In one example of assembling the elements of grinder 20, the motor is placed into compartment 68 of clamshell section 26 with opposite ends of the motor resting in journals formed in bearing support 62 and wall 64. The gearing is placed in compartment 70 and is journalled in walls 64 and 66. The gearing is mechanically coupled to the motor and to the driving spindle 40 (FIG. 1). The power cord 38 is assembled within clamshell section 26 and is then connected through switch 42 to the motor. Any one or more lubricating substances, such as oil, grease and the like, are deposited onto appropriate locations of the gearing and related bearings (not shown) ultimately to provide lubrication for the working parts thereof in a conventional manner.
Thereafter clamshell section 24 is placed over clamshell section 26 so that the groove 58 of clamshell section 24 is positioned over rib 76 of clamshell section 26 as illustrated in the enlarged view of FIG. 8 whereby the rib is nested in the groove. In this manner, the complementary clamshell sections 24 and 26 are joined to form the housing 22 whereby compartments 52 and 54 of clamshell section 24 mate with compartments 68 and 70, respectively, of clamshell section 26 to form motor and gear cases 34 and 36, respectively. Groove 58 and nested rib 76 cooperates as a pair of mating means to form an interlock which functions as a means for interlocking the clamshell sections 24 and 26 in the assembled relationship to preclude lateral movement of the clamshell sections relative to each other. Screws 32 are then assembled in appropriate locations to function as a means for retaining the clamshell sections 24 and 26 in the assembled interfacing relationship. The assembled grinder 20 is now ready for use.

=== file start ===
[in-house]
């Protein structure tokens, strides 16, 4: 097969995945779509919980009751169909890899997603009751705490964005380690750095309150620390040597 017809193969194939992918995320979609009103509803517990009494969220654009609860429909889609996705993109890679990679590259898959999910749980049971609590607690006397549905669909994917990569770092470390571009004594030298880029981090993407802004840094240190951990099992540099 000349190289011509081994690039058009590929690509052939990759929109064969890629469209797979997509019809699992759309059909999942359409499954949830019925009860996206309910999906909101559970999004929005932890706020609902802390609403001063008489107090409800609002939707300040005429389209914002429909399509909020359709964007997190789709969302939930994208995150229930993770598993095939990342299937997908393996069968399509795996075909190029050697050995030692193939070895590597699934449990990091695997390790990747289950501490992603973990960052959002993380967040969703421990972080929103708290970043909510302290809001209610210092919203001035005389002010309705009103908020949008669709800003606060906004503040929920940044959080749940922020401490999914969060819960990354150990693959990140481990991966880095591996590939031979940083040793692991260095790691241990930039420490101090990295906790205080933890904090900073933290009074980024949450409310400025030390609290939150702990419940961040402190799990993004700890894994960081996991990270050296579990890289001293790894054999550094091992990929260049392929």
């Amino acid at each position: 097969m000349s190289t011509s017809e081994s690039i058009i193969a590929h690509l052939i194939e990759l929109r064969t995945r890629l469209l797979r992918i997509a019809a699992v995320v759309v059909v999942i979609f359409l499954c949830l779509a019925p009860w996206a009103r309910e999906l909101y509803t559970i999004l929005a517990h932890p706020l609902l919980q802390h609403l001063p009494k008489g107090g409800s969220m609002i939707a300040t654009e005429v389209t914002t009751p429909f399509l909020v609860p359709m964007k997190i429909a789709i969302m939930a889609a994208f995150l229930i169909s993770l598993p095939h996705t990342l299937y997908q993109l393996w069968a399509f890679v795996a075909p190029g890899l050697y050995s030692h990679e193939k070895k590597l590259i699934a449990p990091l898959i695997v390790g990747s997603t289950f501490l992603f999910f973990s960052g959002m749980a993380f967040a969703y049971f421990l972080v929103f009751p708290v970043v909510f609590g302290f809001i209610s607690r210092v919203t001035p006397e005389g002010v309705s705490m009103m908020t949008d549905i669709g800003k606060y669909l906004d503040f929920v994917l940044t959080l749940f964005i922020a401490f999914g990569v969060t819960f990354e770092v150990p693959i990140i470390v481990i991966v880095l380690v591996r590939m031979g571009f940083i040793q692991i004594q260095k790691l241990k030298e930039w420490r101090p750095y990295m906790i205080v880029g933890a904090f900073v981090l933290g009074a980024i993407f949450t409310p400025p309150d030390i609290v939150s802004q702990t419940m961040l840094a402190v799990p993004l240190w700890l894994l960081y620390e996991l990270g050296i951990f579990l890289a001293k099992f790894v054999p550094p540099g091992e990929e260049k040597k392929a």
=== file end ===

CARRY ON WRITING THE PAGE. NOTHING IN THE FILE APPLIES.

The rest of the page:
During use of the grinder 20, the user typically holds the housing 22 in the vicinity of the exterior of the motor case 34. The motor drives the gearing whereby the moving parts become heated and the lubricating substance is also heated and worked by the moving parts. Under these conditions, the viscosity of the lubricating substance is altered and the substance becomes a more flowable substance. Ultimately, due to the rotational driving of the moving parts within the gear case, some of the lubricating substance is unavoidably and undesirably deposited by centrifugal force onto the inner surfaces of gear case 36. The lubricating substance then works its way into the housing interlock formed by the portions of groove 58 and nested rib 76 which are contiguous with the gear case. The interlock then becomes a natural track for the flowable lubricating substance where, by capillary action of wicking, the substance creeps along the interlock toward the motor case 34.